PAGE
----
Bright Futures Hawkes Bay 2

Education institution number:
55481
Service type:
Homebased Network
Definition:
Not Applicable
Total roll:
32
Telephone:
Address:

23 Northumberland Street, Waipukurau

View on map

Bright Futures Hawkes Bay 2

1 ERO’s Judgements

Akarangi | Quality Evaluation evaluates the extent to which this early childhood service has the learning and organisational conditions to support equitable and excellent outcomes for all learners. Te Ara Poutama Indicators of quality for early childhood education: what matters most are the basis for making judgements about the effectiveness of the service in achieving equity and excellence for all learners. Judgements are made in relation to the Outcomes Indicators, Learning and Organisational Conditions. The Evaluation Judgement Rubric derived from the indicators, is used to inform ERO’s judgements about this service’s performance in promoting equity and excellence.

ERO’s judgements for Bright Futures Hawkes Bay 2 are as follows:

Outcome Indicators

(What the service knows about outcomes for learners)


Whāngai Establishing

Ngā Akatoro Domains

 

Learning Conditions

Organisational Conditions

Whāngai Establishing

Whāngai Establishing

2 Context of the Service

Previously known as Bright Futures CHB 1, this is one of three services governed by Napier Family Centre. Homes are situated in Waipukurau and surrounding areas. Approximately a quarter of enrolled children are Māori. Significant staff and leadership changes have occurred since the 2018 ERO report.

3 Summary of findings

Respectful relationships clearly underpin the service’s operation. Intentional strategies are used to establish and foster relationships between visiting teachers, educarers, children and their whānau. A range of services provided by Napier Family Centre are accessed to support children with additional learning needs. Children’s wellbeing and sense of security are nurtured.

Visiting teachers and educarers are in the early stages of responding to children’s cultural identities. Te reo Māori and celebrations such as Matariki and Pacific language weeks are promoted at playgroups and through resource packs provided to educarers. Some children hear and see aspects of their culture in educarers’ homes.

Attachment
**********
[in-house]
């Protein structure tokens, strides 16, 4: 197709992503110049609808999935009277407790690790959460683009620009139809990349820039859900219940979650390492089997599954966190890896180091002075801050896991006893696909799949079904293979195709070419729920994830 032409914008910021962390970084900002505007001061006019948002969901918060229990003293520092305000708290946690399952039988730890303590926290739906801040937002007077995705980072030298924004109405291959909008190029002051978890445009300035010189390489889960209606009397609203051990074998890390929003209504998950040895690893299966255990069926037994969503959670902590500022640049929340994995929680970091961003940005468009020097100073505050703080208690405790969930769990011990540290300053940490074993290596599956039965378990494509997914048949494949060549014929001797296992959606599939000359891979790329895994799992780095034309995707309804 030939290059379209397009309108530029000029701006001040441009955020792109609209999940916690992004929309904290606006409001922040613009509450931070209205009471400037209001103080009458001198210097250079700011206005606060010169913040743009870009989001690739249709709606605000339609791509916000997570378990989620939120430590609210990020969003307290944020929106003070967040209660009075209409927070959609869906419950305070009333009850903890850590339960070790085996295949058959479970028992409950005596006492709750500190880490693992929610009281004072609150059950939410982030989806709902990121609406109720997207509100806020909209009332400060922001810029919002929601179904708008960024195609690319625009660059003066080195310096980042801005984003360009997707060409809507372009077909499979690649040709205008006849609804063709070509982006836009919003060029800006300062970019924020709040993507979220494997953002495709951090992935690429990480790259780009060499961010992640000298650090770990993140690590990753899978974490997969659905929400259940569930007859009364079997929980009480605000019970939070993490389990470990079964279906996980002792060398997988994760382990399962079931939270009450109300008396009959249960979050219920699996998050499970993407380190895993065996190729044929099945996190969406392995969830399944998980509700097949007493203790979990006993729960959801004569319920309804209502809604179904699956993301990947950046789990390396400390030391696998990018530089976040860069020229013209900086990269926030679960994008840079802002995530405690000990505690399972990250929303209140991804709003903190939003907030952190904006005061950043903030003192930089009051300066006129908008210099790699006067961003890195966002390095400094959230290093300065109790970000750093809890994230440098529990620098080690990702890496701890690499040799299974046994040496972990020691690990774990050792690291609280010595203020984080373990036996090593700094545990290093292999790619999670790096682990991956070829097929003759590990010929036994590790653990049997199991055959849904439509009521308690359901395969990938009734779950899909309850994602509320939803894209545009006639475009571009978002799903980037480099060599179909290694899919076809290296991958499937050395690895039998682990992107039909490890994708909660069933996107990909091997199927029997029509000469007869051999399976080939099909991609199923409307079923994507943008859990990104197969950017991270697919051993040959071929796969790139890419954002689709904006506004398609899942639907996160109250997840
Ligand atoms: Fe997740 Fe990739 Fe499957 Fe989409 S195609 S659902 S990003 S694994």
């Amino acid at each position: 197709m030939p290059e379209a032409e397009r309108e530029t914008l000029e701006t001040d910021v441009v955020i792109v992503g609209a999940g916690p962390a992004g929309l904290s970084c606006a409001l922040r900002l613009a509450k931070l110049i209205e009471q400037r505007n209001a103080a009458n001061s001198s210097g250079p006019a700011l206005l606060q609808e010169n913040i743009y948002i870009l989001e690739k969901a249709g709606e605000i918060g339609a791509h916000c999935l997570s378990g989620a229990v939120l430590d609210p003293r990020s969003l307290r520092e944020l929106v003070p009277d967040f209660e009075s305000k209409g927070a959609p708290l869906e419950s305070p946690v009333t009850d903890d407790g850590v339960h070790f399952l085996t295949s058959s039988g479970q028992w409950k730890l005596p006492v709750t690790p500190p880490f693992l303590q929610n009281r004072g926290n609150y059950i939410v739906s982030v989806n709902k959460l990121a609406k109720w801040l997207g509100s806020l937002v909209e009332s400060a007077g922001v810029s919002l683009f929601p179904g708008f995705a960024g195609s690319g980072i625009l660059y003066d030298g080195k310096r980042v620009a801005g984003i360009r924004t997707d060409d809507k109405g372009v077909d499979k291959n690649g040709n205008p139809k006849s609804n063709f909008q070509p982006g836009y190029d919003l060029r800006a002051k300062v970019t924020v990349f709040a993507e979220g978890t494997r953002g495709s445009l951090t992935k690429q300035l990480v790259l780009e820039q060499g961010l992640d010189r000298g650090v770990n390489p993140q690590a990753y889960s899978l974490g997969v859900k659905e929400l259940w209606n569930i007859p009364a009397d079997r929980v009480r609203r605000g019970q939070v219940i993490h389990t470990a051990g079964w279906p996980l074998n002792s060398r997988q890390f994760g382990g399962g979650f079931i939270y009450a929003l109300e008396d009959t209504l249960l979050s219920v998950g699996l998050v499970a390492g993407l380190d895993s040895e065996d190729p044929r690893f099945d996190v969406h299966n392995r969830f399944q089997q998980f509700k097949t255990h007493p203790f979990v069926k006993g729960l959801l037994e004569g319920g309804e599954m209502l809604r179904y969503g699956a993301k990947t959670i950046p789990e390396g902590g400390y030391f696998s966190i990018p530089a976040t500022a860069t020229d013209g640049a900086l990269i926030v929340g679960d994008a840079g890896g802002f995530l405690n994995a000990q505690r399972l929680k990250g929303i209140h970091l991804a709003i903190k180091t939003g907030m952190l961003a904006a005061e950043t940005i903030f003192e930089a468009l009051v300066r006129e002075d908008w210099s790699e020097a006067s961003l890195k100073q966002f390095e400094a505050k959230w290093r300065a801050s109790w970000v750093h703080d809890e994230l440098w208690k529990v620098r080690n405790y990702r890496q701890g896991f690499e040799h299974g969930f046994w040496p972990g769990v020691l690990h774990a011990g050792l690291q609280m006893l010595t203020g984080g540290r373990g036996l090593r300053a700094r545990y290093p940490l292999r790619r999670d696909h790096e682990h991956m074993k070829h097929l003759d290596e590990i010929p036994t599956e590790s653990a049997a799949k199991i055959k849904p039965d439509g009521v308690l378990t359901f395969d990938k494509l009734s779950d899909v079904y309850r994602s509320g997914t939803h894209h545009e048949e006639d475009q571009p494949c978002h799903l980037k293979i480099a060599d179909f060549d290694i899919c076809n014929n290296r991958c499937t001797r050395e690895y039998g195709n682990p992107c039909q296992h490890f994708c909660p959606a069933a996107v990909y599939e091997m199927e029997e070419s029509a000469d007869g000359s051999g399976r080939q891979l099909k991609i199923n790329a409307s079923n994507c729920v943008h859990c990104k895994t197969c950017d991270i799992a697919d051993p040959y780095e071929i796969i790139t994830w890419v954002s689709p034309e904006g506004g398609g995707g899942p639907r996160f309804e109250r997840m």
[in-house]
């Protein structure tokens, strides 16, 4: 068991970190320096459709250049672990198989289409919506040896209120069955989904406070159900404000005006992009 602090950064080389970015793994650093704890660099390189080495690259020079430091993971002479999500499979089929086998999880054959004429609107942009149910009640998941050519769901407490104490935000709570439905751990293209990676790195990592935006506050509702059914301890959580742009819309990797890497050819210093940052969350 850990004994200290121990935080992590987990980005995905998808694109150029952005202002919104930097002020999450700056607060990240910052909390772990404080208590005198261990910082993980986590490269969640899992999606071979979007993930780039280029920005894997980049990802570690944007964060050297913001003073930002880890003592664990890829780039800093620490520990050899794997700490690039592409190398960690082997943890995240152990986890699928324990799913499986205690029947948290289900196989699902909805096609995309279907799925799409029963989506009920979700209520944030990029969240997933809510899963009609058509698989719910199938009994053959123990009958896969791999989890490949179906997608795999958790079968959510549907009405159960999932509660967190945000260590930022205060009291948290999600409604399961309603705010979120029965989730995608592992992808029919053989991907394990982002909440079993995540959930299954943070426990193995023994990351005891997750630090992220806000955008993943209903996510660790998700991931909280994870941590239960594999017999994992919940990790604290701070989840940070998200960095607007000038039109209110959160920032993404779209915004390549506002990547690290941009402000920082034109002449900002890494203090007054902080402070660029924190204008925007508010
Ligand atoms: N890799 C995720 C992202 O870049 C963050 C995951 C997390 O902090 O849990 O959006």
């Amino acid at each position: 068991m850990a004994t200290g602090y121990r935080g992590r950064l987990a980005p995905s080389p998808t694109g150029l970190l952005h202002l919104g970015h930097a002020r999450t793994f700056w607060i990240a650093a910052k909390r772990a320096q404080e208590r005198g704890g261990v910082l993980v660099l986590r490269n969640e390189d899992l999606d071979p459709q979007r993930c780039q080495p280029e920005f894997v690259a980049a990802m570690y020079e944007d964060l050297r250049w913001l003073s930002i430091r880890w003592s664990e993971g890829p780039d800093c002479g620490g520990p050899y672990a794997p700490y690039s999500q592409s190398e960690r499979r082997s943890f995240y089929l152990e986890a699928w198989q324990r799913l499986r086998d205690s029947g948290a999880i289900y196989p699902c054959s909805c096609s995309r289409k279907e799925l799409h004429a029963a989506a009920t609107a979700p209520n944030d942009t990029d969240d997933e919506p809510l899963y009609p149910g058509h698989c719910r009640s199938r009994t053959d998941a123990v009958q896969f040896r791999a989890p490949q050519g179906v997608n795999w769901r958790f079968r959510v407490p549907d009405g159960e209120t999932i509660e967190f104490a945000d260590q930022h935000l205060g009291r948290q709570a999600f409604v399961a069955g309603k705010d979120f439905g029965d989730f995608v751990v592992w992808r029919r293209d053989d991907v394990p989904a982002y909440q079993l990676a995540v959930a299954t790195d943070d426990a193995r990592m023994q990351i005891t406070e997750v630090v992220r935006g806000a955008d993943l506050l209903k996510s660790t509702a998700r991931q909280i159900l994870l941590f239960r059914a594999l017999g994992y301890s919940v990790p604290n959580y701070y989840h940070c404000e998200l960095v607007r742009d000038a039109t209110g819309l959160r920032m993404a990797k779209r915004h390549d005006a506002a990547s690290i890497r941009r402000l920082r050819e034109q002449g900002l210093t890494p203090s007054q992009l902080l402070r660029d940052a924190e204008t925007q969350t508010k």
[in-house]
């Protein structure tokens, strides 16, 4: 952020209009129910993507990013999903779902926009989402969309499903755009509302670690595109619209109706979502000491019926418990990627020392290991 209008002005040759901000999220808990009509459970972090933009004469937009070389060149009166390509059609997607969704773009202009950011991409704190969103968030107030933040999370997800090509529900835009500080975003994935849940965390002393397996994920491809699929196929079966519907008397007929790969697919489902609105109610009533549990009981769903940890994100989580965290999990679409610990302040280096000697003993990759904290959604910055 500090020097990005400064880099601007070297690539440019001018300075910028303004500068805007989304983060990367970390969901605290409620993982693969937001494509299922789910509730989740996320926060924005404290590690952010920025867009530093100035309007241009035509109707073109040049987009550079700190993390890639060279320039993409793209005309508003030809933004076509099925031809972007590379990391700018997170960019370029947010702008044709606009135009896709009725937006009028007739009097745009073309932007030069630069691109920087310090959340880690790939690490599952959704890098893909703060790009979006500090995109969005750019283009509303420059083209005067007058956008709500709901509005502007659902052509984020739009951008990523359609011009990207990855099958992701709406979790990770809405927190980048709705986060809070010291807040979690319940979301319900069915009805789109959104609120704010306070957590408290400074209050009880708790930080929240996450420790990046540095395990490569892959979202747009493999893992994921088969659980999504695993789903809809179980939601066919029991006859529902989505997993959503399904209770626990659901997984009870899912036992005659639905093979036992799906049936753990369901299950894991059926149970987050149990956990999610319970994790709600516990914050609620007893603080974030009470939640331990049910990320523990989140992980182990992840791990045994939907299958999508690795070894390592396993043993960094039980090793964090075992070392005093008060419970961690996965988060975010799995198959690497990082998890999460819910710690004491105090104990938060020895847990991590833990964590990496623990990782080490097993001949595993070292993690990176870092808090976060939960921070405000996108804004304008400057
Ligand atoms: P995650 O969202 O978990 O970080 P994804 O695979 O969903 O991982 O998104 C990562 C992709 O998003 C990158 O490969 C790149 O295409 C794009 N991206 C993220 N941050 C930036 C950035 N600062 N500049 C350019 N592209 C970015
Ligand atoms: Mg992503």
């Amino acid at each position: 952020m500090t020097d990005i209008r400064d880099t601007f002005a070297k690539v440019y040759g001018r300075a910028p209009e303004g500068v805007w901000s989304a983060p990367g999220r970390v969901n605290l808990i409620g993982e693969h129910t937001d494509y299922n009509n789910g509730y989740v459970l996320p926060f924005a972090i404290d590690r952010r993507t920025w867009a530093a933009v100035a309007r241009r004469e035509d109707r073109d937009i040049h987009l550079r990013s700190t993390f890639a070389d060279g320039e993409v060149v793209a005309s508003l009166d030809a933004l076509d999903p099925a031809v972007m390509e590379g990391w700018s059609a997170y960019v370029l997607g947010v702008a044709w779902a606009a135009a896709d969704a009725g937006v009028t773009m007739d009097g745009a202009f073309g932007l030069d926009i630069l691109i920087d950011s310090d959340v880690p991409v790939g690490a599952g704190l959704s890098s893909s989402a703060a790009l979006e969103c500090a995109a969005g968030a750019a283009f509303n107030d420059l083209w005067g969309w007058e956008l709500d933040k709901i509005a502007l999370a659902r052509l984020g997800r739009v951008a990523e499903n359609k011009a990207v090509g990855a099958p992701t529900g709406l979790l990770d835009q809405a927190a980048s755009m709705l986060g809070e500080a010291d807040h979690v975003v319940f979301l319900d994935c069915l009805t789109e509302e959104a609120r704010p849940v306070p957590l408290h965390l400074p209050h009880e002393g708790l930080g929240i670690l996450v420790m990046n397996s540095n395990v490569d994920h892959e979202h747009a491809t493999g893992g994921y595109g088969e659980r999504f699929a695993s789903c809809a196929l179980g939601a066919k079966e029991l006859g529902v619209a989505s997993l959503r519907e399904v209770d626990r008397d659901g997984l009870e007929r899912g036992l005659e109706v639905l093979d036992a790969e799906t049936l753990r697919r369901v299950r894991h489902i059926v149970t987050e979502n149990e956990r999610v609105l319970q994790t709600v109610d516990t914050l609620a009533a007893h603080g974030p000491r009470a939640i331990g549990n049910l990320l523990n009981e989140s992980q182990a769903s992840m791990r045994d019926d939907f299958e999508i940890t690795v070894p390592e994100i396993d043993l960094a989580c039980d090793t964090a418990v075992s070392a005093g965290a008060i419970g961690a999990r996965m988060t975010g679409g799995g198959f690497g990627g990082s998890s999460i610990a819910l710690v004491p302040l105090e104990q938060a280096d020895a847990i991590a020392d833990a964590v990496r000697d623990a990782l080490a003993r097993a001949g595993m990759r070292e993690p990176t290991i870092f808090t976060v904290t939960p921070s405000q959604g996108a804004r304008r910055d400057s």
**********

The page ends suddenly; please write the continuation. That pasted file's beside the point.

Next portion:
Children benefit from a curriculum that is responsive to their interests. Assessment information is affirming, celebrating relationships and children’s participation in the programme. Visiting teachers and educarers are building their understanding of how the learning outcomes in Te Whāriki, the early childhood curriculum, are used in assessment. Assessment information does not yet reliably:

  • identify learning progress over time

  • draw on parents’ knowledge and contributions to inform the curriculum

  • reflect children’s cultural context or include culturally valued knowledges and attributes.

Significant staff changes have impacted on the service’s capacity to undertake evaluation for improvement and progress other key next steps identified in the 2015 and 2018 ERO reports. A strategic plan, recently reviewed philosophy and newly developed professional growth cycle prioritise the wellbeing and learning of children. Leaders and visiting teachers are not yet aware of how improvement actions or the enacted curriculum are helping them to achieve their priorities for children’s learning.

4 Improvement actions

Bright Futures Hawkes Bay 2 will include the following actions in its Quality Improvement Planning:

  • Leaders and visiting teachers will develop and implement a shared commitment and clear expectations of culturally responsive practices for all children.